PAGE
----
Steroids* & Doping and Muscle Cell Growth*

    The Performance Enhancing Drugs of the Future...

    not steroids, but the introduction of artificial genes: Figure*

    1. genes for myosin type transcriptions factors, that will activates genes
    genes for long dormant myosin isoforms of our ancient ancestors...
    say an ancient type IIb isoform
    that's faster than any known Type II isoform of today

    2. or IGF-I* (insulin-like growth factor)
    IGF-I is a growth factor structurally related to insulin and IGF-I is produced in
    response to GH and then induces subsequent cellular activities, particularly on bone growth. IGF-I
    has autocrine and paracrine activities, and like the insulin receptor, it has intrinsic tyrosine kinase
    activity. Owing to their structural similarities IGF-I can bind to the insulin receptor.

    Muscle Cell Growth includes:
    1. satellite cell recruitment*, which proliferate & fuse with muscle cell fibers
    2. pro-growth factors as IGF-I, which promotes satellite cell proliferations
    3. growth inhibition factors, such as myostatin

    Current research - H.L. Sweeney at U. Penn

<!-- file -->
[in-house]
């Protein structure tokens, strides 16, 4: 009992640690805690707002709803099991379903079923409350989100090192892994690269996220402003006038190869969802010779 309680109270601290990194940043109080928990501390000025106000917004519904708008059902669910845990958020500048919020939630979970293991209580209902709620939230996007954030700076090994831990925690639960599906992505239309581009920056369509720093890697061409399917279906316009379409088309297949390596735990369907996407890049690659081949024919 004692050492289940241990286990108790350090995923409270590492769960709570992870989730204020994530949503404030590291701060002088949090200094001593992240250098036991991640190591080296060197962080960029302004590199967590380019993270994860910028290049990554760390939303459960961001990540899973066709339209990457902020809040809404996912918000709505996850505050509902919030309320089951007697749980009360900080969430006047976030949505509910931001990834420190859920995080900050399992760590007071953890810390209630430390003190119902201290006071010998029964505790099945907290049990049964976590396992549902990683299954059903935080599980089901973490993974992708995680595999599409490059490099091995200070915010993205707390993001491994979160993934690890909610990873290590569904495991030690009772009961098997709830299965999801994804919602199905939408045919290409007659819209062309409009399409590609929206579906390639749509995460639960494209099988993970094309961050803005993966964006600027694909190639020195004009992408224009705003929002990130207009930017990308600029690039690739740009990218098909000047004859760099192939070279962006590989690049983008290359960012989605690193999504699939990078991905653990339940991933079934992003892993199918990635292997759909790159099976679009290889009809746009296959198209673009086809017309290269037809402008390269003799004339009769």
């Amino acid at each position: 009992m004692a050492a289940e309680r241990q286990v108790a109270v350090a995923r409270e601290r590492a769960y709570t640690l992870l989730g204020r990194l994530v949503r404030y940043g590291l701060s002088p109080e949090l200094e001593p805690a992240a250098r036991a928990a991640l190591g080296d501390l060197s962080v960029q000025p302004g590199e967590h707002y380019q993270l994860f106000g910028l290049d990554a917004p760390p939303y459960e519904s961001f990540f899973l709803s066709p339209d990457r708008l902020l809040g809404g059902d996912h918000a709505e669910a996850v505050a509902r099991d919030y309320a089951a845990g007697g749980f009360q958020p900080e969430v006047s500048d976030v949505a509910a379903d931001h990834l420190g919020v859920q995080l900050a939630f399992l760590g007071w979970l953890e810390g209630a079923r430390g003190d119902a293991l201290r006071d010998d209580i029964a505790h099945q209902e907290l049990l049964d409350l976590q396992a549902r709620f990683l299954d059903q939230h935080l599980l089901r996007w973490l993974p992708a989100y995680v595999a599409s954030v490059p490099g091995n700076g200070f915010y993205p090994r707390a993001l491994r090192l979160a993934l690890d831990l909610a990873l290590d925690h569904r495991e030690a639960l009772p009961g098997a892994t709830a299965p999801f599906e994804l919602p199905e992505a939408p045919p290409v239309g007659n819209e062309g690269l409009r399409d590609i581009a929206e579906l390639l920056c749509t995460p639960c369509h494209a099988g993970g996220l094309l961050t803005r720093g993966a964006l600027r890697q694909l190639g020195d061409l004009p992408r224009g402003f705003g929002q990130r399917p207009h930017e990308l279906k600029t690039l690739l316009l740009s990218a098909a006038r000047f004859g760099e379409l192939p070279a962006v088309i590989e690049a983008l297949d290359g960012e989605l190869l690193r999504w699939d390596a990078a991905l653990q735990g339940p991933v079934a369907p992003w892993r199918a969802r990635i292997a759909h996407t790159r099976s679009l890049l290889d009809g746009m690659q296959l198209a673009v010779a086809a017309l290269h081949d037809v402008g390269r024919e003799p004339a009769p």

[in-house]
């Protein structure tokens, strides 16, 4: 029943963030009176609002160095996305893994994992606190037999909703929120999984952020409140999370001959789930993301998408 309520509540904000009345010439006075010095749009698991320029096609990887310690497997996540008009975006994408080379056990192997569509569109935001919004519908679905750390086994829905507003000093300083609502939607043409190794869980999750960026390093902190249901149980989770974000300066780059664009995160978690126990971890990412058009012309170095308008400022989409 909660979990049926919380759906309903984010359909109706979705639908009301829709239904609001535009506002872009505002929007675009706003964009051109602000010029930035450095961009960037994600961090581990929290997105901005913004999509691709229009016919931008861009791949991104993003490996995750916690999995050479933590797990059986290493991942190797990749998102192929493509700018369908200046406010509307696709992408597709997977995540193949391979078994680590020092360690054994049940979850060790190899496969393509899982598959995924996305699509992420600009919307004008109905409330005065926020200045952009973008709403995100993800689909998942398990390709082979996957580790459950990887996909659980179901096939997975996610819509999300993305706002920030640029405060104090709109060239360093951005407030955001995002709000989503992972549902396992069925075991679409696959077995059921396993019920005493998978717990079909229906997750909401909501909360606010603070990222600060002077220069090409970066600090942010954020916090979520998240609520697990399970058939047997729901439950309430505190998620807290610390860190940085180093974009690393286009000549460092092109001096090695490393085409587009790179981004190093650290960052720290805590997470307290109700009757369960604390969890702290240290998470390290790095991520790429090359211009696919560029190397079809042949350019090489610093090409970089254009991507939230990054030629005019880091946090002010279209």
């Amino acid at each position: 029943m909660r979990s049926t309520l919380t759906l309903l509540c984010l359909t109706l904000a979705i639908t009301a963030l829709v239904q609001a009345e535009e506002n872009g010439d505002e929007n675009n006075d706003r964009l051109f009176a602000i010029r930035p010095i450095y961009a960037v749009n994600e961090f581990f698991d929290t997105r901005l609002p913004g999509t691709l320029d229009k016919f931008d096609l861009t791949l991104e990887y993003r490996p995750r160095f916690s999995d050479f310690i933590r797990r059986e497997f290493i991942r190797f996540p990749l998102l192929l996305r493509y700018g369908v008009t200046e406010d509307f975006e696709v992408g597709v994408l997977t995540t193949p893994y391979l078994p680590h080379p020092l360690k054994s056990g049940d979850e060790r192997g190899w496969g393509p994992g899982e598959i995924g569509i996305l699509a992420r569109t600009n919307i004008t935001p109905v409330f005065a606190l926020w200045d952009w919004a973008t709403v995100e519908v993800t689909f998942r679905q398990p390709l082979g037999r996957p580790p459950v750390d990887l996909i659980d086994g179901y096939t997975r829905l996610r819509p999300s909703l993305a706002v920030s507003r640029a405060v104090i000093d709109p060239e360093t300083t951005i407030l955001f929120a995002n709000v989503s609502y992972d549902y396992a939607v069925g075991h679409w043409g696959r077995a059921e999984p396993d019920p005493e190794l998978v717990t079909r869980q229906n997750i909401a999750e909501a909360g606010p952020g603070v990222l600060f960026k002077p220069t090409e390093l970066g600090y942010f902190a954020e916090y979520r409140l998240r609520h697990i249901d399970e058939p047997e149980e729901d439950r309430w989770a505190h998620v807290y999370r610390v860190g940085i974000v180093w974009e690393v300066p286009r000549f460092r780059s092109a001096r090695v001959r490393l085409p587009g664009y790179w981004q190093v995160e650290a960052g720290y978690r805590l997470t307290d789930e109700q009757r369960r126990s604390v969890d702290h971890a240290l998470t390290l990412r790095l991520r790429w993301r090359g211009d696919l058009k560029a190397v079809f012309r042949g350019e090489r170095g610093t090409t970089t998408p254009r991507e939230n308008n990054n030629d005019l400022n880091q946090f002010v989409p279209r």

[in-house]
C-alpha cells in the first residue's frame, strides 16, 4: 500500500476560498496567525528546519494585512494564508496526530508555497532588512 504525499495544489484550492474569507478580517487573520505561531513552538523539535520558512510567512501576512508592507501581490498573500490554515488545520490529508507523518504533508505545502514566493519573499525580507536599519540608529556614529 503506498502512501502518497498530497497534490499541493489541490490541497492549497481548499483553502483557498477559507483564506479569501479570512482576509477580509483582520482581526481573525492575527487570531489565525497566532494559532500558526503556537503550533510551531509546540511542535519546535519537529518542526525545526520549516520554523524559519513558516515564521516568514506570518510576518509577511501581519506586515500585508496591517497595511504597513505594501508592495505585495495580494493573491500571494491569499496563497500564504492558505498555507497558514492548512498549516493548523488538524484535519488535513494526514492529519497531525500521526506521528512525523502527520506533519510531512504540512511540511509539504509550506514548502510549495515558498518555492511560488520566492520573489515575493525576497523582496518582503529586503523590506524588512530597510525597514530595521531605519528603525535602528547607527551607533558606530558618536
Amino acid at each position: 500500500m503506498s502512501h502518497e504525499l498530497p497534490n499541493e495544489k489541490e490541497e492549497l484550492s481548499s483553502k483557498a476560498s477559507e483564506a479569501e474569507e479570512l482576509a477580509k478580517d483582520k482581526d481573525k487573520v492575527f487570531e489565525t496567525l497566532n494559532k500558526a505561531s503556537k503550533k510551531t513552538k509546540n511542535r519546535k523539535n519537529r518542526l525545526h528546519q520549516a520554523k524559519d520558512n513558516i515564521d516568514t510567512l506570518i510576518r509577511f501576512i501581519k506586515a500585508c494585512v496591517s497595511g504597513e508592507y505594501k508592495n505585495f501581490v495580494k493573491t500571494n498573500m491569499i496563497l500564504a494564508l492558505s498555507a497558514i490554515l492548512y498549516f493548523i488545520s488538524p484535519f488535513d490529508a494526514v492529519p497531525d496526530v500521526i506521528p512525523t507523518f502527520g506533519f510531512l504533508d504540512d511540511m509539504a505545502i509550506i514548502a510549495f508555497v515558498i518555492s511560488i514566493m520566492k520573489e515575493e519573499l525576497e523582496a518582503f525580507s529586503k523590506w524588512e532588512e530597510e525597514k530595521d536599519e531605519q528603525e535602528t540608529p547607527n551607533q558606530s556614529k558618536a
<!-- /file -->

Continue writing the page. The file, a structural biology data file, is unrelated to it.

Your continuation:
have used adeno-associated virals (AAV) to infuse IGF-I gene* into recipient muscle cells

    in normal mice: experiments have overall size & growth rates up 15% to 30%
    in mice genetically engineered to overproduce IGF-I: seen 20% to 30% larger muscle mass
    overproduction also hastens muscle repair in mice with M.D.
    injection of AAV-IFG-I into one leg of lab rats with an 8 week weight training program
    = 2x increase in strength in treated leg
    = longer period before gained strength is lost
    = sedentary rats showed 15% increased strength

    Human trials for IFG-I injections to treat myotonic (prolonged contraction) dystrophy
    are set to begin next year...
    next to be followed by athletic gene doping?

    Myostatin... is a muscle inhibitory growth factor [blocks muscle growth],
    it promotes atrophy and slow muscle cell growth,
    may function antagonistically with IGF-I, which promotes muscle growth.
    discovered by Se-jin Lee at Johns Hopkins in 1997
    defective myostatin genes = considerably larger muscle mass
    Belgian Blue cattle* and a human case study* -->
    the Breed & its cause reference
    may be useful in muscle debilitating diseases, which include:
    muscular dystrophy -
    sarcopenia - age realted muscle loss
    cachexia - aggressive muscle loss in cancer & HIV patients
    myoclonus - abnormal muscle contractions

    Wyeth pharmaceuticals is at work on myostatin inhibitors
    1st drugs to date are antibodies to myostatin and
    some clinical trials are set to begin in M.D. patients
    end Training, Muscle Fiber Recruitment, & Performance & Marathoner

    Muscle Performance, Training, & Fiber Recruitment

    Disuse of a muscle, as in space travel (weightlessness),
    or a couch potato can shrink a muscle by 20% in 2 weeks.